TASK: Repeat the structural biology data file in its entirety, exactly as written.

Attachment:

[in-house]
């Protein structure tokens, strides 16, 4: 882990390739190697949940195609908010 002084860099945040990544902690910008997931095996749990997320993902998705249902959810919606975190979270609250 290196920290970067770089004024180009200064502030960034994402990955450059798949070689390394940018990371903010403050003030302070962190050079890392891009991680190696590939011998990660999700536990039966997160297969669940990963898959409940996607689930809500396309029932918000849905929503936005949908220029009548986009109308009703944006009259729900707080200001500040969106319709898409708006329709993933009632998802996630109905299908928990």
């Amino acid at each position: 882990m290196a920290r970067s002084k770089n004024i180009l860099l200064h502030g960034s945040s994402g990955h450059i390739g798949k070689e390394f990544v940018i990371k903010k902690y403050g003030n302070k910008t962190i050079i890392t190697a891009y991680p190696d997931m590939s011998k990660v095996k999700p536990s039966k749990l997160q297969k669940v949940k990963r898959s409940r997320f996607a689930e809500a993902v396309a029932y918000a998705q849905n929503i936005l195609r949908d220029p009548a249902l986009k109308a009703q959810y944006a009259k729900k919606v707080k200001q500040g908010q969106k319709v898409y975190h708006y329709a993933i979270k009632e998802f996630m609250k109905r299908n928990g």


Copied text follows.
[in-house]
């Protein structure tokens, strides 16, 4: 882990390739190697949940195609908010 002084860099945040990544902690910008997931095996749990997320993902998705249902959810919606975190979270609250 290196920290970067770089004024180009200064502030960034994402990955450059798949070689390394940018990371903010403050003030302070962190050079890392891009991680190696590939011998990660999700536990039966997160297969669940990963898959409940996607689930809500396309029932918000849905929503936005949908220029009548986009109308009703944006009259729900707080200001500040969106319709898409708006329709993933009632998802996630109905299908928990």
């Amino acid at each position: 882990m290196a920290r970067s002084k770089n004024i180009l860099l200064h502030g960034s945040s994402g990955h450059i390739g798949k070689e390394f990544v940018i990371k903010k902690y403050g003030n302070k910008t962190i050079i890392t190697a891009y991680p190696d997931m590939s011998k990660v095996k999700p536990s039966k749990l997160q297969k669940v949940k990963r898959s409940r997320f996607a689930e809500a993902v396309a029932y918000a998705q849905n929503i936005l195609r949908d220029p009548a249902l986009k109308a009703q959810y944006a009259k729900k919606v707080k200001q500040g908010q969106k319709v898409y975190h708006y329709a993933i979270k009632e998802f996630m609250k109905r299908n928990g």